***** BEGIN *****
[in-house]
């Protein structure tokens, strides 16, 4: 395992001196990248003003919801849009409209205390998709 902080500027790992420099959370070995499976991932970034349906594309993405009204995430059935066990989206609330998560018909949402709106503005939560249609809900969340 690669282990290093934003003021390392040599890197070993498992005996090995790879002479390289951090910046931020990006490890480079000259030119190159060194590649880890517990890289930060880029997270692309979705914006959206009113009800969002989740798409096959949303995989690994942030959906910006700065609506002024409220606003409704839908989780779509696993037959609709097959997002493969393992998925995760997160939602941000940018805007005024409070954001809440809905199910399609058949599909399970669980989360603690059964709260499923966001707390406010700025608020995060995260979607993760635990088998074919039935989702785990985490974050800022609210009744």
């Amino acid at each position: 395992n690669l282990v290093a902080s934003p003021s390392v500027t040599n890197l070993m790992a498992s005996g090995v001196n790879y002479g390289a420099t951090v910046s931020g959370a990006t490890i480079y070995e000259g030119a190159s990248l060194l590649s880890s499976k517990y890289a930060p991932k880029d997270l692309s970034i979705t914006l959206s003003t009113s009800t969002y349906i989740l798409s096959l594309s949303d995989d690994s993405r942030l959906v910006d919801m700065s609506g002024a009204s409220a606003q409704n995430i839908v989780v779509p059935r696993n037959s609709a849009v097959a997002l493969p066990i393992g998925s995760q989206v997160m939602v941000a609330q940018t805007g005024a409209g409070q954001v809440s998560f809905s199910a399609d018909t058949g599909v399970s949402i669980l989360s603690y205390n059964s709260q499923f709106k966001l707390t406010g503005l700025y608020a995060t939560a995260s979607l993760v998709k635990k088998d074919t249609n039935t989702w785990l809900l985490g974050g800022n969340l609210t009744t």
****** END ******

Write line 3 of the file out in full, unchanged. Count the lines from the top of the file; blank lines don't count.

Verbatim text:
């Amino acid at each position: 395992n690669l282990v290093a902080s934003p003021s390392v500027t040599n890197l070993m790992a498992s005996g090995v001196n790879y002479g390289a420099t951090v910046s931020g959370a990006t490890i480079y070995e000259g030119a190159s990248l060194l590649s880890s499976k517990y890289a930060p991932k880029d997270l692309s970034i979705t914006l959206s003003t009113s009800t969002y349906i989740l798409s096959l594309s949303d995989d690994s993405r942030l959906v910006d919801m700065s609506g002024a009204s409220a606003q409704n995430i839908v989780v779509p059935r696993n037959s609709a849009v097959a997002l493969p066990i393992g998925s995760q989206v997160m939602v941000a609330q940018t805007g005024a409209g409070q954001v809440s998560f809905s199910a399609d018909t058949g599909v399970s949402i669980l989360s603690y205390n059964s709260q499923f709106k966001l707390t406010g503005l700025y608020a995060t939560a995260s979607l993760v998709k635990k088998d074919t249609n039935t989702w785990l809900l985490g974050g800022n969340l609210t009744t």